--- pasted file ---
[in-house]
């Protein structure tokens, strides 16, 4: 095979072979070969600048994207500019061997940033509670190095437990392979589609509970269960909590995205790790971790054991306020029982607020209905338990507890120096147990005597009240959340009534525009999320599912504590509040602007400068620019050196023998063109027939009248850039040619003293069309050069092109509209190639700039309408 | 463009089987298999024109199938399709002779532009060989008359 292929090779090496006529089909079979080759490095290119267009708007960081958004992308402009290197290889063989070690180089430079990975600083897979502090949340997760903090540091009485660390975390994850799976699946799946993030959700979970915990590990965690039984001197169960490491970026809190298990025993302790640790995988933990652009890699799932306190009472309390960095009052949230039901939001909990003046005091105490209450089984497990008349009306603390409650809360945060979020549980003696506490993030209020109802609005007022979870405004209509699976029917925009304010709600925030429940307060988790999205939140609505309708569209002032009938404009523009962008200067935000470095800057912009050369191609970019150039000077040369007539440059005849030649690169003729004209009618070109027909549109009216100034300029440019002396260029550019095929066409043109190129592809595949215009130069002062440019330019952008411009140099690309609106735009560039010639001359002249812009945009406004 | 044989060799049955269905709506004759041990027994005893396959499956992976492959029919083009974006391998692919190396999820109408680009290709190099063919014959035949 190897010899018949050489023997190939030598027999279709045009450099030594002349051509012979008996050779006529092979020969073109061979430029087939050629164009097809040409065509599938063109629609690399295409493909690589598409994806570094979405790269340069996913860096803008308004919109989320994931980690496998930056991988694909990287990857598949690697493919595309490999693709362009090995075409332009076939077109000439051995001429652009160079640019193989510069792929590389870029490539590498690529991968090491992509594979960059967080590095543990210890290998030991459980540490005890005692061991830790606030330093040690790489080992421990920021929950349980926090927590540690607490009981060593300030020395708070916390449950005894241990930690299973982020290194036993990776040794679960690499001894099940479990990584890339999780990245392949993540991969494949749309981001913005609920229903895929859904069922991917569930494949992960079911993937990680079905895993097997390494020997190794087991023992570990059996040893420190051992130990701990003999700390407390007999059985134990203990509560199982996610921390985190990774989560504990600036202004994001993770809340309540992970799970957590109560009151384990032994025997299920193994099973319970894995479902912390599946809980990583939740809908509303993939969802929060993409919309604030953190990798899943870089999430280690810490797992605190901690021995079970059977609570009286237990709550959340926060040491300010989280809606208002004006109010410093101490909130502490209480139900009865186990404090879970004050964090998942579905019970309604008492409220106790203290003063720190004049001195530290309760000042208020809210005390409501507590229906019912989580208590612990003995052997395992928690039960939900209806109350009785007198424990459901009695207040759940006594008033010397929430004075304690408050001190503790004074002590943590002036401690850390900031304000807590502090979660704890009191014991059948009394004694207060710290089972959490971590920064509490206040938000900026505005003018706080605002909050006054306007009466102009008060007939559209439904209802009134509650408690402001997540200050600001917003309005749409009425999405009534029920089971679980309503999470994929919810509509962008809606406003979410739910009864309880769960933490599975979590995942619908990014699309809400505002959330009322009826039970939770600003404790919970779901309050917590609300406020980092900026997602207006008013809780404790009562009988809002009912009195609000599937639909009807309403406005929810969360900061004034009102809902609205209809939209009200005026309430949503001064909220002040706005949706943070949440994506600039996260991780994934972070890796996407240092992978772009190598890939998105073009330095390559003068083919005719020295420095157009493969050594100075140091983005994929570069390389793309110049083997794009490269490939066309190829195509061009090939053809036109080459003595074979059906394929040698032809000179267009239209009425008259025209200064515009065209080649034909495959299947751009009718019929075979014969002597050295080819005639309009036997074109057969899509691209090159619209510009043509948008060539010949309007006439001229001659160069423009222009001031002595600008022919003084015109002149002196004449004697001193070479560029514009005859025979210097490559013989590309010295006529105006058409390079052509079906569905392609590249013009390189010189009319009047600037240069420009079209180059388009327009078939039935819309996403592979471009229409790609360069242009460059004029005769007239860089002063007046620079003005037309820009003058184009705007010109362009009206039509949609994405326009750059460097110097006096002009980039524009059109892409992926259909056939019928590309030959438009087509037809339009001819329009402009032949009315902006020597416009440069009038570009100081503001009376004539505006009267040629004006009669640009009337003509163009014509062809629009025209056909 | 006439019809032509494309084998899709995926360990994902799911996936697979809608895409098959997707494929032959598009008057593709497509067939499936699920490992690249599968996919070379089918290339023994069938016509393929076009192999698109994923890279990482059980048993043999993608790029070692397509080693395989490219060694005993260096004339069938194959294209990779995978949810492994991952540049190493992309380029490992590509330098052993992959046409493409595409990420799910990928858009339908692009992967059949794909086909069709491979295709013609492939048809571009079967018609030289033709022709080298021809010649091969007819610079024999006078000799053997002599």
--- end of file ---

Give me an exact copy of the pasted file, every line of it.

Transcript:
[in-house]
């Protein structure tokens, strides 16, 4: 095979072979070969600048994207500019061997940033509670190095437990392979589609509970269960909590995205790790971790054991306020029982607020209905338990507890120096147990005597009240959340009534525009999320599912504590509040602007400068620019050196023998063109027939009248850039040619003293069309050069092109509209190639700039309408 | 463009089987298999024109199938399709002779532009060989008359 292929090779090496006529089909079979080759490095290119267009708007960081958004992308402009290197290889063989070690180089430079990975600083897979502090949340997760903090540091009485660390975390994850799976699946799946993030959700979970915990590990965690039984001197169960490491970026809190298990025993302790640790995988933990652009890699799932306190009472309390960095009052949230039901939001909990003046005091105490209450089984497990008349009306603390409650809360945060979020549980003696506490993030209020109802609005007022979870405004209509699976029917925009304010709600925030429940307060988790999205939140609505309708569209002032009938404009523009962008200067935000470095800057912009050369191609970019150039000077040369007539440059005849030649690169003729004209009618070109027909549109009216100034300029440019002396260029550019095929066409043109190129592809595949215009130069002062440019330019952008411009140099690309609106735009560039010639001359002249812009945009406004 | 044989060799049955269905709506004759041990027994005893396959499956992976492959029919083009974006391998692919190396999820109408680009290709190099063919014959035949 190897010899018949050489023997190939030598027999279709045009450099030594002349051509012979008996050779006529092979020969073109061979430029087939050629164009097809040409065509599938063109629609690399295409493909690589598409994806570094979405790269340069996913860096803008308004919109989320994931980690496998930056991988694909990287990857598949690697493919595309490999693709362009090995075409332009076939077109000439051995001429652009160079640019193989510069792929590389870029490539590498690529991968090491992509594979960059967080590095543990210890290998030991459980540490005890005692061991830790606030330093040690790489080992421990920021929950349980926090927590540690607490009981060593300030020395708070916390449950005894241990930690299973982020290194036993990776040794679960690499001894099940479990990584890339999780990245392949993540991969494949749309981001913005609920229903895929859904069922991917569930494949992960079911993937990680079905895993097997390494020997190794087991023992570990059996040893420190051992130990701990003999700390407390007999059985134990203990509560199982996610921390985190990774989560504990600036202004994001993770809340309540992970799970957590109560009151384990032994025997299920193994099973319970894995479902912390599946809980990583939740809908509303993939969802929060993409919309604030953190990798899943870089999430280690810490797992605190901690021995079970059977609570009286237990709550959340926060040491300010989280809606208002004006109010410093101490909130502490209480139900009865186990404090879970004050964090998942579905019970309604008492409220106790203290003063720190004049001195530290309760000042208020809210005390409501507590229906019912989580208590612990003995052997395992928690039960939900209806109350009785007198424990459901009695207040759940006594008033010397929430004075304690408050001190503790004074002590943590002036401690850390900031304000807590502090979660704890009191014991059948009394004694207060710290089972959490971590920064509490206040938000900026505005003018706080605002909050006054306007009466102009008060007939559209439904209802009134509650408690402001997540200050600001917003309005749409009425999405009534029920089971679980309503999470994929919810509509962008809606406003979410739910009864309880769960933490599975979590995942619908990014699309809400505002959330009322009826039970939770600003404790919970779901309050917590609300406020980092900026997602207006008013809780404790009562009988809002009912009195609000599937639909009807309403406005929810969360900061004034009102809902609205209809939209009200005026309430949503001064909220002040706005949706943070949440994506600039996260991780994934972070890796996407240092992978772009190598890939998105073009330095390559003068083919005719020295420095157009493969050594100075140091983005994929570069390389793309110049083997794009490269490939066309190829195509061009090939053809036109080459003595074979059906394929040698032809000179267009239209009425008259025209200064515009065209080649034909495959299947751009009718019929075979014969002597050295080819005639309009036997074109057969899509691209090159619209510009043509948008060539010949309007006439001229001659160069423009222009001031002595600008022919003084015109002149002196004449004697001193070479560029514009005859025979210097490559013989590309010295006529105006058409390079052509079906569905392609590249013009390189010189009319009047600037240069420009079209180059388009327009078939039935819309996403592979471009229409790609360069242009460059004029005769007239860089002063007046620079003005037309820009003058184009705007010109362009009206039509949609994405326009750059460097110097006096002009980039524009059109892409992926259909056939019928590309030959438009087509037809339009001819329009402009032949009315902006020597416009440069009038570009100081503001009376004539505006009267040629004006009669640009009337003509163009014509062809629009025209056909 | 006439019809032509494309084998899709995926360990994902799911996936697979809608895409098959997707494929032959598009008057593709497509067939499936699920490992690249599968996919070379089918290339023994069938016509393929076009192999698109994923890279990482059980048993043999993608790029070692397509080693395989490219060694005993260096004339069938194959294209990779995978949810492994991952540049190493992309380029490992590509330098052993992959046409493409595409990420799910990928858009339908692009992967059949794909086909069709491979295709013609492939048809571009079967018609030289033709022709080298021809010649091969007819610079024999006078000799053997002599």